An elderly North Texas woman is suing the ride-sharing company Uber for $1 million after a Dallas-based driver allegedly raped her, according to a lawsuit.
Hashem Ramezanpour, 40, faces an aggravated sexual assault charge by the Fort Worth police department after he allegedly raped a 77-year-old “Jane Doe” fare in October 2017. The Iranian national is believed to have fled the country in response.
According to a civil suit filed Thursday, Doe’s son hailed Ramezanpour via the Uber app on October 22 to deliver his mother from her friend’s house back to her own home—but was reportedly taken on a detour to a “secluded area” in his 2016 Honda Civic where he allegedly raped her, according to The Dallas Morning News. The suit notes that lab results reflected Ramezanpour as the alleged assailant.
Doe’s suit argues that Uber was negligent due to the company’s limited use of background checks when screening new drivers and keeping tabs on existing ones. The Dallas paper reports that in March 2017, Ramezanpour received a misdemeanor assault charge in Dallas County but was later dismissed on November 3. During that time, the Iranian’s credentials to drive under the Uber app were reportedly not frozen. Twelve days later, he allegedly raped Doe in Tarrant County.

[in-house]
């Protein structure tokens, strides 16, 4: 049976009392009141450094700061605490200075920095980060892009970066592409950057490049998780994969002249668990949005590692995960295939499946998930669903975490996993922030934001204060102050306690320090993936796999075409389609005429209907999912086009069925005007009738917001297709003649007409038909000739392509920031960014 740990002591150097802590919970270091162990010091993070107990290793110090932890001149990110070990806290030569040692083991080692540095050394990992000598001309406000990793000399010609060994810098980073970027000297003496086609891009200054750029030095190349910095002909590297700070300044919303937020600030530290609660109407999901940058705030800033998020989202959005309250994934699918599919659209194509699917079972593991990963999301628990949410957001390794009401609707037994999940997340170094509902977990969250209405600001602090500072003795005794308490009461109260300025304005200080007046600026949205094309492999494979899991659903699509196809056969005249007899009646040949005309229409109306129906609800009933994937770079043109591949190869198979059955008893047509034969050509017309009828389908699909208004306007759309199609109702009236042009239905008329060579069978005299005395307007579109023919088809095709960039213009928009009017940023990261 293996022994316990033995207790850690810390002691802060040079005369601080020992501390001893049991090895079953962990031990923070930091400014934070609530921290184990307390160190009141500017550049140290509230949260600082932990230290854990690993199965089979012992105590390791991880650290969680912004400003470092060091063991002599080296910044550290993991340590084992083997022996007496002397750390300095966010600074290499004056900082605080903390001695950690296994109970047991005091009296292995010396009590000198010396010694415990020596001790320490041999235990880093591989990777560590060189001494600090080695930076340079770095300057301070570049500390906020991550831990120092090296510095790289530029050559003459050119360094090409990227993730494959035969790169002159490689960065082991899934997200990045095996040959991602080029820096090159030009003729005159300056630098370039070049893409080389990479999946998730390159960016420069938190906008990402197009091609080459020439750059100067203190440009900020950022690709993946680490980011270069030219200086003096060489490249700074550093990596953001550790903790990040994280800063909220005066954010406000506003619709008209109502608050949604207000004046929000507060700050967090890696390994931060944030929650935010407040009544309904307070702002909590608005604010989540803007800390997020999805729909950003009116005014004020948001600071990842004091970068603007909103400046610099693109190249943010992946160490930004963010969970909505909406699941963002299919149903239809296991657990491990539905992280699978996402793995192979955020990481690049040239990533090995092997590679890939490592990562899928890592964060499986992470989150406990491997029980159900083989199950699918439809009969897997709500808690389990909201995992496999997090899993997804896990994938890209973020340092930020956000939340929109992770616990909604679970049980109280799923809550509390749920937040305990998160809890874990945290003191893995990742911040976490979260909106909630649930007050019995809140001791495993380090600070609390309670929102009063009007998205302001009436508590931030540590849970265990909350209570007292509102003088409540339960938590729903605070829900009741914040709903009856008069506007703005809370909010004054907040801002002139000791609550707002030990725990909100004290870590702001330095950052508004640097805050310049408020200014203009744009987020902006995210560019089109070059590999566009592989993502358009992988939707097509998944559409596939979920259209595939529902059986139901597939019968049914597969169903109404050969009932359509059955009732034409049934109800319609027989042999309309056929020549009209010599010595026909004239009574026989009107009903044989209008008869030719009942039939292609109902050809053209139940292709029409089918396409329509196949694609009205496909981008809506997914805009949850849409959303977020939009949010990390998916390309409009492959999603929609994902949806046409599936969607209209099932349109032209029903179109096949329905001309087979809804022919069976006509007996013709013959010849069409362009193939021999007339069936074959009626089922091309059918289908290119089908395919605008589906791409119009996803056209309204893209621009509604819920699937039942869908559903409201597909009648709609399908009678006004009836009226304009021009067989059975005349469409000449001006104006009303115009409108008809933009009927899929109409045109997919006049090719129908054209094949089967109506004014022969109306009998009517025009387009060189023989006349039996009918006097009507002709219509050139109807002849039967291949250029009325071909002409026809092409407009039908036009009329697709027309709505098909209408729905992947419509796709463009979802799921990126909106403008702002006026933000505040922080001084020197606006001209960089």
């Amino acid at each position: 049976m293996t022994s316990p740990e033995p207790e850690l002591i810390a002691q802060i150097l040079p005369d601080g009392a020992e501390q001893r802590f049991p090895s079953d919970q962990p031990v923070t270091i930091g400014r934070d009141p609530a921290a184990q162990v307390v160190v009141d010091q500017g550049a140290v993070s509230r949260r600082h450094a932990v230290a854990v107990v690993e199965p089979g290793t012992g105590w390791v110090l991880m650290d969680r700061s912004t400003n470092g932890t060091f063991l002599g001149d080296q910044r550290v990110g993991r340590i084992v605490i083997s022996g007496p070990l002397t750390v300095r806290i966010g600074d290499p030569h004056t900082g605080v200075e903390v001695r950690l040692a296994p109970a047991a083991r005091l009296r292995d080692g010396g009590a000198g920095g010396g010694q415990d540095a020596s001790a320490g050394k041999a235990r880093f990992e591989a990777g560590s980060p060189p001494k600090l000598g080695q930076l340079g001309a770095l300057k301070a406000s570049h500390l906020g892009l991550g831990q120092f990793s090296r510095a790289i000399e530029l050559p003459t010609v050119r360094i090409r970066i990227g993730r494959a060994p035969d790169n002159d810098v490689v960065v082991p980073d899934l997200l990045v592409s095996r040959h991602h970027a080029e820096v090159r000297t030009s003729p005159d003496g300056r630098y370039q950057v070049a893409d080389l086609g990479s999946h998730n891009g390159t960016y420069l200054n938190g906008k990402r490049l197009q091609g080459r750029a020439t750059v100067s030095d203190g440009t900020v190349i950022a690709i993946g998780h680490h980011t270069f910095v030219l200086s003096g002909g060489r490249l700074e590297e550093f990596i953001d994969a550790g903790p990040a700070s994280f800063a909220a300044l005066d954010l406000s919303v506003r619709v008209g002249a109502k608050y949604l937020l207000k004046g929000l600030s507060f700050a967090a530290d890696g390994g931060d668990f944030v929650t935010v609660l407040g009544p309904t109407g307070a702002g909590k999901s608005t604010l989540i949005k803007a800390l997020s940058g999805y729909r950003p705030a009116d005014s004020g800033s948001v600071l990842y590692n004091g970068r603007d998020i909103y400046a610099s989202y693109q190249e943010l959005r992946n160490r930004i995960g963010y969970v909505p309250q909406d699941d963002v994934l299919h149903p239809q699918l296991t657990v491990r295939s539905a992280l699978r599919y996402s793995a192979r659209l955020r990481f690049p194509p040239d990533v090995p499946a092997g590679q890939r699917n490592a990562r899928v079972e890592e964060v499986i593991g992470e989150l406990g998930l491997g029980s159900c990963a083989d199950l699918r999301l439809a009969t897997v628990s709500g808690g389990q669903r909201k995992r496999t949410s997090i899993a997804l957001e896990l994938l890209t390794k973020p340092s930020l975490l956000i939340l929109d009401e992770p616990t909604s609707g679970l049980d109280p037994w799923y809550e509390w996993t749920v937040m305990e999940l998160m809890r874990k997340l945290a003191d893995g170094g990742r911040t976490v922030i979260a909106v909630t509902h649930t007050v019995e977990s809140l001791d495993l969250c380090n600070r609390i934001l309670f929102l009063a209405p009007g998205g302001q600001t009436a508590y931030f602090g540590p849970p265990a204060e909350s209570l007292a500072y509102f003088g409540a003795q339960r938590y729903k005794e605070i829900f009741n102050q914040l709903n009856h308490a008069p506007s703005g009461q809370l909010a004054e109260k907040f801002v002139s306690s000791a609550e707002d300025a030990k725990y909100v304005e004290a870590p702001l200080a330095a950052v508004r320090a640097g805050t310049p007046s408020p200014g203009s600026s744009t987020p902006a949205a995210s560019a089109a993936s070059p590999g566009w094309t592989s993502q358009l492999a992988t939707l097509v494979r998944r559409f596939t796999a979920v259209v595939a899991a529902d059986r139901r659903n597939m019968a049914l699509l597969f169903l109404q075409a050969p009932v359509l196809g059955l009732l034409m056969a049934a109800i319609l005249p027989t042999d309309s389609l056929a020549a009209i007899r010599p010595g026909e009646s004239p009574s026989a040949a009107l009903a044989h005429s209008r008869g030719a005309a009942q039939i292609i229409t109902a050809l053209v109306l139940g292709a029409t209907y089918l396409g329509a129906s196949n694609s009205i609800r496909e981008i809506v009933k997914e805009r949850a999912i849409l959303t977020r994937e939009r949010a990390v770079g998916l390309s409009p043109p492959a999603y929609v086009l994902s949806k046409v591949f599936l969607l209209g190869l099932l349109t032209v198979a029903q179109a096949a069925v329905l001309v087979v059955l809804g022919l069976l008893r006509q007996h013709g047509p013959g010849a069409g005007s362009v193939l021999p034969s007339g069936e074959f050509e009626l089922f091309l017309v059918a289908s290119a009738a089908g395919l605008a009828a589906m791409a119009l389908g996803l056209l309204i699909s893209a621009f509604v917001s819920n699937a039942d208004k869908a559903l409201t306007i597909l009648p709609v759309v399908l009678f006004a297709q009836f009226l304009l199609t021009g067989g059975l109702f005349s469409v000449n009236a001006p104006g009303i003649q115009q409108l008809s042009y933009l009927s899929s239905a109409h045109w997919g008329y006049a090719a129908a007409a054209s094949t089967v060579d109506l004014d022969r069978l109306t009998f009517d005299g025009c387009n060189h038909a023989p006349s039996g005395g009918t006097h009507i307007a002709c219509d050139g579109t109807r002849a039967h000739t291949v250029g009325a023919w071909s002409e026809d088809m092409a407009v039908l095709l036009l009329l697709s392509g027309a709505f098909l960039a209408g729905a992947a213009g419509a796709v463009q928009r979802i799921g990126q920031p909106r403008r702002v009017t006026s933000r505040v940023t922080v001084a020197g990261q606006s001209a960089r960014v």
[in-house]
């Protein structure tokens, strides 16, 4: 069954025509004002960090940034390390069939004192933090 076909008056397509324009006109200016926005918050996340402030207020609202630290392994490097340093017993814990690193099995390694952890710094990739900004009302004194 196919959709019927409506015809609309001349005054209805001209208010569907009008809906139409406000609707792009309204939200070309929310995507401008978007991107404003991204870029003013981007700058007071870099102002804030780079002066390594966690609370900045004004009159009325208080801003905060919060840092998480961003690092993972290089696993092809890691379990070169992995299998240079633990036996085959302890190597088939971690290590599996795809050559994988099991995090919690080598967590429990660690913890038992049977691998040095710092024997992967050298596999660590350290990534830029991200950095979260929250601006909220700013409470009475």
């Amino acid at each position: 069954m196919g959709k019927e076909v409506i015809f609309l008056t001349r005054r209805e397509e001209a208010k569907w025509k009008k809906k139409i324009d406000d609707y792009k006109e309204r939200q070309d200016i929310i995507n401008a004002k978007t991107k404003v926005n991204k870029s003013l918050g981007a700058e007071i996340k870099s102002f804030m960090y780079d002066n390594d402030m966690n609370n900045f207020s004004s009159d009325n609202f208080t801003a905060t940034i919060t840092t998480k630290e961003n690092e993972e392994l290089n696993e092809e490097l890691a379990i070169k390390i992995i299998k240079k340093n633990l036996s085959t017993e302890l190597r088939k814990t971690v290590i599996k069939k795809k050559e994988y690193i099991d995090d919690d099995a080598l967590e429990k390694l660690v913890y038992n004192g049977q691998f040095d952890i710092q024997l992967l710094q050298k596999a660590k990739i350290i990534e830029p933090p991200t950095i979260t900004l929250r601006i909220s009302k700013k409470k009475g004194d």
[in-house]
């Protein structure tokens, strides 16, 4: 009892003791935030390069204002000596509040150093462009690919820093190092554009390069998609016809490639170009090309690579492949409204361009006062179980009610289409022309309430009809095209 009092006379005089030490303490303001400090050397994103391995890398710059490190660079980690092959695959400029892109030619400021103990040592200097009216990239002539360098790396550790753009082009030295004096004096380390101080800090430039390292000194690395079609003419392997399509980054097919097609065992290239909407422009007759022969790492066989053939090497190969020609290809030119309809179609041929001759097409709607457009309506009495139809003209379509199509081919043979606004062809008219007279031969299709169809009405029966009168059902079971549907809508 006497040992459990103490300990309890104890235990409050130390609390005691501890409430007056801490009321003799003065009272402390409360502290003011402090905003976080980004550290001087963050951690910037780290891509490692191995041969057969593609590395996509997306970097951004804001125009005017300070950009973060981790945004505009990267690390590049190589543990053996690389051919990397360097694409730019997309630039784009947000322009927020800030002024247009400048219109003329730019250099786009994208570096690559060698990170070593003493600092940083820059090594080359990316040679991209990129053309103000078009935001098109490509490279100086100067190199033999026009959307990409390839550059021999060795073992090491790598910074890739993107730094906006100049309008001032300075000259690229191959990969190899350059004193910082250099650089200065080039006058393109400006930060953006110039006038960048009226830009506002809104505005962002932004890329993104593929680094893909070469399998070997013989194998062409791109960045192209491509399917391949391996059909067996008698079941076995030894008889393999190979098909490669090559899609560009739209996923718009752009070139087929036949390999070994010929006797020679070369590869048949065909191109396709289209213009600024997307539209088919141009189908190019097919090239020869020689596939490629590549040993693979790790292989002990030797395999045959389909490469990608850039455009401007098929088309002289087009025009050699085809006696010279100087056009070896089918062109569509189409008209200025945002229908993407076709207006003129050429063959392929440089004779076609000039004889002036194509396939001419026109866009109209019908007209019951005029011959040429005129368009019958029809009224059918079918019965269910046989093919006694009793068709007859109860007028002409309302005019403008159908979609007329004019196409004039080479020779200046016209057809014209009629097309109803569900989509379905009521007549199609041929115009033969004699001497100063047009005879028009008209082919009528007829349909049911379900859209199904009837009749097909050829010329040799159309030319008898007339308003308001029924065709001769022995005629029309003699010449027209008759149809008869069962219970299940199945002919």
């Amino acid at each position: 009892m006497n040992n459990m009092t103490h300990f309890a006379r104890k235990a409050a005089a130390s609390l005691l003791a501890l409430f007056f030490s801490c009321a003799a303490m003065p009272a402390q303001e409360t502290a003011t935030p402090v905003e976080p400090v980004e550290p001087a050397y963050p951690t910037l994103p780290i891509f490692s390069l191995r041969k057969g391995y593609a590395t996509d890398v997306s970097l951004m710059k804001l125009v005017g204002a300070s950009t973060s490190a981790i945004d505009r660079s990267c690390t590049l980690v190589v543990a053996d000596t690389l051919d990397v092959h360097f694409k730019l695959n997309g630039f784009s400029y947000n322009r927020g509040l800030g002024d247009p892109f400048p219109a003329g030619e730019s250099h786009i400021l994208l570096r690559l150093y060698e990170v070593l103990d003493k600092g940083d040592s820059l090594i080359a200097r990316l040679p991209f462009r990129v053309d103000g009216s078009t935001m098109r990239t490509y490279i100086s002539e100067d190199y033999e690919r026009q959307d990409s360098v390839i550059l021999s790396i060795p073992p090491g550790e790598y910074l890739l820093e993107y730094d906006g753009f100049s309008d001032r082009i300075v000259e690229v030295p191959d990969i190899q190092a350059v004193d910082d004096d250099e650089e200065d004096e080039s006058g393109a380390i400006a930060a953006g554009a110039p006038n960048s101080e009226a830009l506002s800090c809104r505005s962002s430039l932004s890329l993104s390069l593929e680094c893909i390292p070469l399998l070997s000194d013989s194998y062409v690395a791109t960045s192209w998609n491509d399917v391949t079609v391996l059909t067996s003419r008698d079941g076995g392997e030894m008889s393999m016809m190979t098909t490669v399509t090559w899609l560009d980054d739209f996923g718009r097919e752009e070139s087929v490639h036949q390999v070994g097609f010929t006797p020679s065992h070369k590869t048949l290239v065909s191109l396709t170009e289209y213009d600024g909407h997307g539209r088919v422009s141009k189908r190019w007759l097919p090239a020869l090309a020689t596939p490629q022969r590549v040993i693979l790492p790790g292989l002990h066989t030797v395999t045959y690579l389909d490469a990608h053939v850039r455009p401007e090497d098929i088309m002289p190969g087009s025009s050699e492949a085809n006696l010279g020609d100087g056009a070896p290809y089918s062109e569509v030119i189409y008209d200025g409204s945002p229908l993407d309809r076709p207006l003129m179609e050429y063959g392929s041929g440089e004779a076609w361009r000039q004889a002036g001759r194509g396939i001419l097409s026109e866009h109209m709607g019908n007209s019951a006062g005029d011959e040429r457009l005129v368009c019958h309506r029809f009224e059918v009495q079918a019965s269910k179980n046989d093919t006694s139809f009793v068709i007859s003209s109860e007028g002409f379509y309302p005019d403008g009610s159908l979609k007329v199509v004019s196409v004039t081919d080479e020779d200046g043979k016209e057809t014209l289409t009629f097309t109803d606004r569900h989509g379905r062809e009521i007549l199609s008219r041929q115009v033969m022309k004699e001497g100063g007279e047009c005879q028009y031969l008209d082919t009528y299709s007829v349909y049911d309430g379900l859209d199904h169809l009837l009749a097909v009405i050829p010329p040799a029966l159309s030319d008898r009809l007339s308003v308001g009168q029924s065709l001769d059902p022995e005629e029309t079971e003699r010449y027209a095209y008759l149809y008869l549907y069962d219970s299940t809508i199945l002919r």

In February, the Dallas paper reported that Ramezanpour was arrested after a teenaged female relative complained to her school counselor that he shoved her to the floor and hit her with his hands—reportedly causing bruises to her neck, lip, leg, back, and swelling on her forehead. The driver managed to see the charge dismissed after claiming the act was disciplinary in nature and he agreed to complete anger management coursework.
Doe’s suit notes that neither run-ins with the police on violence charges flagged Ramezanpour with Uber.
The company promised in a statement obtained by the Dallas paper that it was cooperating with the investigation.
What has been described and reported to police is a violent act no person should ever have to go through … We are working with law enforcement officials to fully support their investigation. This driver’s access was immediately removed from the app, and he has been permanently banned.